Pilot study to determine the effectiveness of a new neck brace design for patients with amyotrophic lateral sclerosis

Pamela Glazener


Background/Objective: Amyotrophic lateral sclerosis (ALS) is a progressive neurodegenerative disease. People with ALS who exhibit neck extensor weakness stop ambulating because they no longer can hold their head erect. Neck braces currently available resist or restrict lung expansion and are not an option for this population. This was a study of the impact a prototype neck brace had on quality of life, mobility, and breathing capacity of people with ALS.

Methods: Five subjects were recruited and fitted for the prototype brace. Subjects completed a demographic form, ALS-Specific Quality of Life (ALSSQOL) survey, Timed Up and Go (TUG) test, and Forced Vital Capacity (FVC) test with and without the brace. Subjects wore the brace 1 to 3 months and then repeated the measurements. Descriptive statistics were used to describe the sample and summarize the data.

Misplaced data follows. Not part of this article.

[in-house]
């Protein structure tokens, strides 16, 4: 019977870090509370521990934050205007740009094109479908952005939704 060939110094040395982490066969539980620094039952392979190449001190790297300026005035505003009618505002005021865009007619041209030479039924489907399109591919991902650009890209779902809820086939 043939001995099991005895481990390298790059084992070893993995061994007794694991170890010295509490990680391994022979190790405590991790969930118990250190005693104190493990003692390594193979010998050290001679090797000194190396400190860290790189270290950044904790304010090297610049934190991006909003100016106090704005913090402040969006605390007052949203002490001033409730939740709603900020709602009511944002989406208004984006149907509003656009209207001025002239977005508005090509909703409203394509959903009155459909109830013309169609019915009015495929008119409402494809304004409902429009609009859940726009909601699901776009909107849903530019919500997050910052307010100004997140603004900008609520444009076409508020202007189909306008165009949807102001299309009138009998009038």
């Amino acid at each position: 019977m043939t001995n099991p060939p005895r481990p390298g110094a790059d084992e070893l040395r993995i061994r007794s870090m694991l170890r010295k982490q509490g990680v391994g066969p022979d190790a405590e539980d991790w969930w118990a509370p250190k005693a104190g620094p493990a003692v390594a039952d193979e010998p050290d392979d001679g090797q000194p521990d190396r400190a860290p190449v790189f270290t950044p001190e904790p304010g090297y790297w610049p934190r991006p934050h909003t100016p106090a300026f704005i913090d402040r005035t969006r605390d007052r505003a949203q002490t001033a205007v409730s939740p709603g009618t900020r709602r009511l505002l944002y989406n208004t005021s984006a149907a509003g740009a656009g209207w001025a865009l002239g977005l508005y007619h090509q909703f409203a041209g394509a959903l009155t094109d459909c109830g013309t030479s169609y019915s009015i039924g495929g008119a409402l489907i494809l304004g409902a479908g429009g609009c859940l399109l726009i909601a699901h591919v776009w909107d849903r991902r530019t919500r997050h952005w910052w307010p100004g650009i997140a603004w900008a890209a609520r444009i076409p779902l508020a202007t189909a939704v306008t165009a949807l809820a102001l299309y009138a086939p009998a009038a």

Results: The initial average ALSSQOL score was 6.0. After 1 to 3 months of wearing the brace, the ALSSQOL score was 4.8. The initial FVC average showed 34.6% predicted without the brace and 37.4% predicted with the brace. After 1 to 3 months, the FVC average was 32.85% without the brace and 36% with the brace.

Conclusion: The prototype neck brace allows ALS patients with neck weakness to remain ambulatory while improving or maintaining their respiratory status. Although this pilot study had a small number of subjects, the brace was shown to be beneficial in terms of quality of life and improved respirations. Even small improvements have a large impact clinically in this patient population.

Full Text: PDF DOI: 10.5430/jnep.v4n6p1

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Journal of Nursing Education and Practice

ISSN 1925-4040 (Print)   ISSN 1925-4059 (Online)

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